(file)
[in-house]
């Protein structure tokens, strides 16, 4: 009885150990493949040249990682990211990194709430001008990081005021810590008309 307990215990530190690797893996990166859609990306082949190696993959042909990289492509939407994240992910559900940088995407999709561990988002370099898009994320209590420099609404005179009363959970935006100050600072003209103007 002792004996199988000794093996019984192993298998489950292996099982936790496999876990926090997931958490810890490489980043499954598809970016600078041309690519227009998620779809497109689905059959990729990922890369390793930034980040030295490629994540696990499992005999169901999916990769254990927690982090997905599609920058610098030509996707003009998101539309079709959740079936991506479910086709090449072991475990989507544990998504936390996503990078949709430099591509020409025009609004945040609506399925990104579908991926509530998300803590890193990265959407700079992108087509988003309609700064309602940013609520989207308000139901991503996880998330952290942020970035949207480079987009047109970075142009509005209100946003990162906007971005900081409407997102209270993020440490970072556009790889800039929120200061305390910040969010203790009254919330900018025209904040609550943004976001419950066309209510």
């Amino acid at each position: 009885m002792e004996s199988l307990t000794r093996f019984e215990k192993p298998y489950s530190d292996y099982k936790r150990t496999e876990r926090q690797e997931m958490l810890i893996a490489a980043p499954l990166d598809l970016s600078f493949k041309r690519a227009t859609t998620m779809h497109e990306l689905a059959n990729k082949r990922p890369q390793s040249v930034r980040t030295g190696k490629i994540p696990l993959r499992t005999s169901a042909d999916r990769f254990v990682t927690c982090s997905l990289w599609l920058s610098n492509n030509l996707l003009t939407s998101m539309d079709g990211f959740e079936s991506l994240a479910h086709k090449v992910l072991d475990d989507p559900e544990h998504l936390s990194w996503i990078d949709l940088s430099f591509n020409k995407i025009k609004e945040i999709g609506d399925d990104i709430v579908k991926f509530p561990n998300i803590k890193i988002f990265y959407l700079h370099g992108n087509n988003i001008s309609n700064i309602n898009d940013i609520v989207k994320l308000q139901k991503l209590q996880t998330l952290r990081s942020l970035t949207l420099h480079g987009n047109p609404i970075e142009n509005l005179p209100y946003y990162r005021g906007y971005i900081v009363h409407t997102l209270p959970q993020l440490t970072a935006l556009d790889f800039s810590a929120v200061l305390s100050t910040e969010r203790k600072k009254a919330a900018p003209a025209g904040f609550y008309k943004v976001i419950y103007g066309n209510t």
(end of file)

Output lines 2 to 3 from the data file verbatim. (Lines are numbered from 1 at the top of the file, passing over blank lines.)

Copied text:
């Protein structure tokens, strides 16, 4: 009885150990493949040249990682990211990194709430001008990081005021810590008309 307990215990530190690797893996990166859609990306082949190696993959042909990289492509939407994240992910559900940088995407999709561990988002370099898009994320209590420099609404005179009363959970935006100050600072003209103007 002792004996199988000794093996019984192993298998489950292996099982936790496999876990926090997931958490810890490489980043499954598809970016600078041309690519227009998620779809497109689905059959990729990922890369390793930034980040030295490629994540696990499992005999169901999916990769254990927690982090997905599609920058610098030509996707003009998101539309079709959740079936991506479910086709090449072991475990989507544990998504936390996503990078949709430099591509020409025009609004945040609506399925990104579908991926509530998300803590890193990265959407700079992108087509988003309609700064309602940013609520989207308000139901991503996880998330952290942020970035949207480079987009047109970075142009509005209100946003990162906007971005900081409407997102209270993020440490970072556009790889800039929120200061305390910040969010203790009254919330900018025209904040609550943004976001419950066309209510």
């Amino acid at each position: 009885m002792e004996s199988l307990t000794r093996f019984e215990k192993p298998y489950s530190d292996y099982k936790r150990t496999e876990r926090q690797e997931m958490l810890i893996a490489a980043p499954l990166d598809l970016s600078f493949k041309r690519a227009t859609t998620m779809h497109e990306l689905a059959n990729k082949r990922p890369q390793s040249v930034r980040t030295g190696k490629i994540p696990l993959r499992t005999s169901a042909d999916r990769f254990v990682t927690c982090s997905l990289w599609l920058s610098n492509n030509l996707l003009t939407s998101m539309d079709g990211f959740e079936s991506l994240a479910h086709k090449v992910l072991d475990d989507p559900e544990h998504l936390s990194w996503i990078d949709l940088s430099f591509n020409k995407i025009k609004e945040i999709g609506d399925d990104i709430v579908k991926f509530p561990n998300i803590k890193i988002f990265y959407l700079h370099g992108n087509n988003i001008s309609n700064i309602n898009d940013i609520v989207k994320l308000q139901k991503l209590q996880t998330l952290r990081s942020l970035t949207l420099h480079g987009n047109p609404i970075e142009n509005l005179p209100y946003y990162r005021g906007y971005i900081v009363h409407t997102l209270p959970q993020l440490t970072a935006l556009d790889f800039s810590a929120v200061l305390s100050t910040e969010r203790k600072k009254a919330a900018p003209a025209g904040f609550y008309k943004v976001i419950y103007g066309n209510t």